All SPS' services, which also include structural foam and gas-assist molding, hot-stamping, silk-screening and painting, add up to making itself indispensable.
Minnick said, ``You're trying to make yourself so valuable to your customers that they don't have any choice but to do business with you.''
The company likes to keep its customers close, preferably within a 700-mile radius to allow for overnight delivery. Because SPS had no plant near Tijuana, Mexico, it recently lost longtime customer JVC Manufacturing Co., when the firm moved its television manufacturing from Elm-wood Park, N.J., to Tijuana, Minnick said. Last summer SPS almost bought an El Paso, Texas, molder that was reorganizing under Chapter 11, but was outbid in the final moments, he said. That company also had a plant in Juarez, Mexico.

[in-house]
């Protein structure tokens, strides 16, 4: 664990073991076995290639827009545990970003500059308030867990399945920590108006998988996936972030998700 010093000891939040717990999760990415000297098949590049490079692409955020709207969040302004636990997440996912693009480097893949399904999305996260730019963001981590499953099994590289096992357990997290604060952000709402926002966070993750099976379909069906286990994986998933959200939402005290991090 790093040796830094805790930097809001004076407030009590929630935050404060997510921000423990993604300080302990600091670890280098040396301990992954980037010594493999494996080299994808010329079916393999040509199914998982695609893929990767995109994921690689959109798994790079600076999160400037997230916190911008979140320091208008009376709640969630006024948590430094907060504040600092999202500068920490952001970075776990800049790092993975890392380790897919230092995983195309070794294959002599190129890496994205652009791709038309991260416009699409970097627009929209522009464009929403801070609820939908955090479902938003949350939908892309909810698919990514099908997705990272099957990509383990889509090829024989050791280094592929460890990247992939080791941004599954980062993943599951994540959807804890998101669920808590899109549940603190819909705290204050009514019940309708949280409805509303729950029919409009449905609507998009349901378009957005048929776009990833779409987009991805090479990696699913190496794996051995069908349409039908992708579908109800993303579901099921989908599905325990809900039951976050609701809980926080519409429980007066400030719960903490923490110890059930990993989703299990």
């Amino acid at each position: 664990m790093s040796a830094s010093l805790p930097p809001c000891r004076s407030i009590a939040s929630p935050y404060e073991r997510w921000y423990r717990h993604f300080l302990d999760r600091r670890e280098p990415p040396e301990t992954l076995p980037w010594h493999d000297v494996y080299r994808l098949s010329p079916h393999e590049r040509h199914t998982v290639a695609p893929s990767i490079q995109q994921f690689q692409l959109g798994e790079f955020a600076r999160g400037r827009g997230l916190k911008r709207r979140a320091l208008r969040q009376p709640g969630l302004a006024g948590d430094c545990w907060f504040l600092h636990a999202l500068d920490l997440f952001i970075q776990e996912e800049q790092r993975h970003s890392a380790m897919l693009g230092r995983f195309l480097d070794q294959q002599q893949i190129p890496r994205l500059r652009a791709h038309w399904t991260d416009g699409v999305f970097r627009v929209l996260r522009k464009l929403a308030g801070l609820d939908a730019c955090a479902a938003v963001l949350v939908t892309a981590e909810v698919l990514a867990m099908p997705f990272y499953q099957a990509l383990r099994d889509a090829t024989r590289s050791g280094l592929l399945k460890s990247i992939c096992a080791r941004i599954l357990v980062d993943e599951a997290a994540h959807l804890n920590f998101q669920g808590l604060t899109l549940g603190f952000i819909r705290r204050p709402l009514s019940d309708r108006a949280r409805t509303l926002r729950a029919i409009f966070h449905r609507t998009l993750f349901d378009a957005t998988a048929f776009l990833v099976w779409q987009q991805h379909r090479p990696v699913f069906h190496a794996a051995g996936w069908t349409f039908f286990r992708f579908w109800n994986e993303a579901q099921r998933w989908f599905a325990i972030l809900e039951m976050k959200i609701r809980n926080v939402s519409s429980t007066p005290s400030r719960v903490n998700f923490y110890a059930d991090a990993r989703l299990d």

``All the big television guys are in Tijuana or Juarez right now,'' he said. ``[JVC] told us if we had a facility in Tijuana they would continue to buy from us.''
SPS still plans to set up shop in Mexico - ``the sooner the better,'' he said - and also has targeted Europe as a place to be, probably through a partnership or joint venture. The company ships only 10 percent of its products, mainly electronic enclosures, into Europe, but it hopes to cash in on the growing European ``appetite for things like cellular phones and laptops,'' Minnick said.